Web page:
Monday 01 October 2012
The Health and Safety Executive for Northern Ireland (HSENI) has reiterated advice that farmers should not enter slurry tanks, following the deaths of Ulster rugby player Nevin Spence, aged 22, his brother Graham, aged 30, and 58-year-old father Noel, after being overcome by poisonous fumes from an underground slurry tank at the family farm in Co Down last Saturday.
Eleven HSENI safety recommendations for mixing slurry include a warning not to enter a tank unless wearing breathing apparatus with its own air supply, and connected by harness and lifeline to two people outside.
It also advises that pocket-sized meters are available to measure levels of the poisonous hydrogen sulphide gas. According to the health and safety officials, slurry should only be mixed in ventilated areas and farmers should not rely on smell to detect the presence of gas, because exposure to hydrogen sulphide inactivates the sense of smell.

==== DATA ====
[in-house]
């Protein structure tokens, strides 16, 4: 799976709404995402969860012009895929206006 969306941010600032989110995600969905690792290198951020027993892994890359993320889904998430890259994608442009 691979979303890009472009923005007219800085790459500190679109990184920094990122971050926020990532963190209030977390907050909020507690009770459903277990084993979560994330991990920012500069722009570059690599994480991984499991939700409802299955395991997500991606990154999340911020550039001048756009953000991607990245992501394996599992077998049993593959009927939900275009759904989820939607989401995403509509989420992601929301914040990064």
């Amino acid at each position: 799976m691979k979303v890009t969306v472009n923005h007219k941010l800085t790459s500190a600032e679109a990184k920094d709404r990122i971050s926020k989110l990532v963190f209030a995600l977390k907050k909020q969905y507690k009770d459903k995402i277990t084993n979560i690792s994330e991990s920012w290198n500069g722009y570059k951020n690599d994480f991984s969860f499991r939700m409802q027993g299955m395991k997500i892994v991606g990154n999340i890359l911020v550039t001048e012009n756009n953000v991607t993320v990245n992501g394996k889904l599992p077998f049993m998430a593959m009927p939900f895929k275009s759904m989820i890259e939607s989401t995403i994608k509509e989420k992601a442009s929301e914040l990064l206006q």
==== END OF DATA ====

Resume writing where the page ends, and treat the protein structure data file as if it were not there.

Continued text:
It warned that some of the gases released when slurry is disturbed can be dangerous to humans and animals, and stated that there have been "many serious incidents" including several fatalities.
Harry Sinclair, the President of the Ulster Farmers’ Union (UFU), said, "Hydrogen sulphide is released during the mixing of slurry. It’s dangerous and there’s no smell attached to it, so you don’t actually have any advance warning that it’s there."
* IFA President John Bryan said the farming community was shocked by the tragic deaths of the three members of the Spence family.
"On behalf of our members, I want to convey our deepest sympathies to the family following this terrible accident."
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